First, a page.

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No, this is not about changing my belts because I’ve eaten too much at Vikings. I’m talking about my participation at Escola Brasileira de Capoeira’s Troca de Cordas this year. For long time readers of the blog, you would know that I ventured into the art of Capoeira two years ago. I got my first belt last year, a yellow one, during what we call a Batizado, meaning “baptism”, and I was given the Capoeira name Chique , meaning “chic”, as this is how my mestre saw me. And because it was my first belt, a senior capoeirista (usually a mestre or a formado level) took me down inside the roda as an initiation of sorts to the family. With EBC, it’s usually done amidst supportive cheers and a really fun and loving environment, and this year’s Batizado or Troca de Cordas (as it’s not my first belt anymore) was no different. I just received my yellow and orange belt yesterday, and I’m still high from the positive energy that every capoeirista there was eager to share. We had masters and students who came in from different parts of the world to celebrate with us for three full days of Capoeira and it was wonderful.
It wasn’t really about moving up a belt–although I won’t lie, I was ecstatic to receive a new one, to have it acknowledged that I had progressed in Capoeira. But there is still so much that this martial art can teach me, in general. And I’m excited to find out what that is. I am overwhelmed with gratitude for the mestres, formados and graduados who made the event such a success and for making us students all feel welcome and enlightened. Muito obrigada!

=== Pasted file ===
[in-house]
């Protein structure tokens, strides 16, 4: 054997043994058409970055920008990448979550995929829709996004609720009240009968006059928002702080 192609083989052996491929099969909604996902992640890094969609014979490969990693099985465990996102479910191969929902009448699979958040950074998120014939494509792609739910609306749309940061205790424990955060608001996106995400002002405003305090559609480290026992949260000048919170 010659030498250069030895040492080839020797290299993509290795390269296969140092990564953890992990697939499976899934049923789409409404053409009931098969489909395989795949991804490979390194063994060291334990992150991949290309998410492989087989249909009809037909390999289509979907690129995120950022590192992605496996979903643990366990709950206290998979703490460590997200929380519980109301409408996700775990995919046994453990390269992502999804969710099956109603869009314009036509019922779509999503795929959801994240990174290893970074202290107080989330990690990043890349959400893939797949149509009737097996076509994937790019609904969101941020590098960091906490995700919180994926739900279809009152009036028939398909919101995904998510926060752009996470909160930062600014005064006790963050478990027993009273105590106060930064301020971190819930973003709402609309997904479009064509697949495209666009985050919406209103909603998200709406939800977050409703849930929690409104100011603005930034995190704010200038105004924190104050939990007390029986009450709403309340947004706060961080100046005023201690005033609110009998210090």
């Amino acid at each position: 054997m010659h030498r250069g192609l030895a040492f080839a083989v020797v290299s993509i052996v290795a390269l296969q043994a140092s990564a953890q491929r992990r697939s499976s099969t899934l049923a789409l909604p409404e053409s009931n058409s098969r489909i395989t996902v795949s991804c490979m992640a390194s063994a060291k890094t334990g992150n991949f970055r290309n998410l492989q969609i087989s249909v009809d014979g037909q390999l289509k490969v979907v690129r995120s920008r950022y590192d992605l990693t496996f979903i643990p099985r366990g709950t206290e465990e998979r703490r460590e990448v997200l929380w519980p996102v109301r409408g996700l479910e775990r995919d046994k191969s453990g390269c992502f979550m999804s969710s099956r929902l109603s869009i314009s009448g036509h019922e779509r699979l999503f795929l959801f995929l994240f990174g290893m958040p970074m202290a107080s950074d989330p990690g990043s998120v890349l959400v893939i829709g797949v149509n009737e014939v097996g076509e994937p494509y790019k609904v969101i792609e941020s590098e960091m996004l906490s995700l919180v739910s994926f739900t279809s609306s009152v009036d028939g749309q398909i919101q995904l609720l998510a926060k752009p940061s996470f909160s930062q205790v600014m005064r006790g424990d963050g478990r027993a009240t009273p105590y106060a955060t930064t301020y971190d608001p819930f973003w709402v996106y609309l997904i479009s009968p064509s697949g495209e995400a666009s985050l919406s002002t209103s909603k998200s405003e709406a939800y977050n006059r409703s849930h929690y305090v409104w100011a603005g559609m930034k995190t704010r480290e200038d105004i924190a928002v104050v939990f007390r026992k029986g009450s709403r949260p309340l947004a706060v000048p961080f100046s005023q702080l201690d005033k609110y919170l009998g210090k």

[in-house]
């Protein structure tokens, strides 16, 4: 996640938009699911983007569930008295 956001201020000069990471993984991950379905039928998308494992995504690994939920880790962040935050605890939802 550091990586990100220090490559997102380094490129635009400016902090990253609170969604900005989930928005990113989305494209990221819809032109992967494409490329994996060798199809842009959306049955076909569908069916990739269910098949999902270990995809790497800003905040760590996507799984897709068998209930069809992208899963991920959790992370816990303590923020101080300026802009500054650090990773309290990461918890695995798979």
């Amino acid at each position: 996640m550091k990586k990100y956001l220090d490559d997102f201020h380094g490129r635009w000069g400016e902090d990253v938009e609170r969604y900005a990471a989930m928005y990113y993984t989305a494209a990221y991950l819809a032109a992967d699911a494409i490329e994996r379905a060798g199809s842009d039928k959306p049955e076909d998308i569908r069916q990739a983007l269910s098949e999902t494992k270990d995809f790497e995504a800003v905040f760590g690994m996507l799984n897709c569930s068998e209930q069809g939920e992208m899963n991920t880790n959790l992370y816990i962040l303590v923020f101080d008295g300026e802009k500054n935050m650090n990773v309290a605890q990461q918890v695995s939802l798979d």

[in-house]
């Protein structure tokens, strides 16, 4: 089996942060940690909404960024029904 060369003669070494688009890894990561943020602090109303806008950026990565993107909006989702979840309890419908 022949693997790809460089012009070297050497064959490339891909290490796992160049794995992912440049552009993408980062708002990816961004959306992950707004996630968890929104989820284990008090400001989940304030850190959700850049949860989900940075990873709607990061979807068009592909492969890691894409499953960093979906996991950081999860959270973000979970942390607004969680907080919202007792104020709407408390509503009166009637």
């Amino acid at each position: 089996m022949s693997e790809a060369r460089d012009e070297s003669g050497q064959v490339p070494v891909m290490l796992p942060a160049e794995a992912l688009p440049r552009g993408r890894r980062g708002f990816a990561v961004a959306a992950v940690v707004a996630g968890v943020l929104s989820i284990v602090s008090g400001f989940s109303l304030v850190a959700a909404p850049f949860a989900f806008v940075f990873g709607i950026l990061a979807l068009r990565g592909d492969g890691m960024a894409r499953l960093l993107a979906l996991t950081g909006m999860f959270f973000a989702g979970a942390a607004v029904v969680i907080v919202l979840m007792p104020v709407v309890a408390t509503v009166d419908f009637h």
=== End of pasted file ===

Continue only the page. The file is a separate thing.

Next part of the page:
We always kick off the weekend of Capoeira with the Brasilipinas party at Rockwell tent. A fun night of music, dancing and food done the Brazilian way.
Fun photos after changing our belts
Capoeira is a conversation, a dialogue. To keep it going, you must remember four things: Timing. Rhythm. Distance. Eye contact. – Mestre Ousado
It doesn’t matter what size nor age. 6 feet something versus 60 something years old. (Instrutor Saci and Mestre Ousado)
The roda is where capoeiristas play. It is a circle made by fellow capoeiristas who sing and play music as they watch the game.
Capoeira is a game of rhythm and balance. We don’t play to hurt our partners in the roda, so a regular game usually involves a lot of evasions that can include anything from cartwheels to handsprings. Dodging and crouching are second nature to a capoeirista.
While offensive moves aren’t meant to connect in a friendly roda, a game still involves real kicks that can hurt if someone is caught unawares–which is why the first thing we learn is how to successfully avoid them.
And in case you were wondering, even kids can do it.
If you want to try Capoeira, check out EBC Philippines’ training schedule here. In Manila, there are classes in Alabang, Makati, The Fort, Ortigas, Quezon City and then there’s also Sta. Elena. Rates are PHP400-600 per class, depending on where you train. There are also monthly packages available. For more information, go to ebcphilippines.com or contact (0999) 881 9810.
All colored photos (except the Brasilipinas one) are by Louie Manay. Black and white photo by Cookie Pido.Related posts: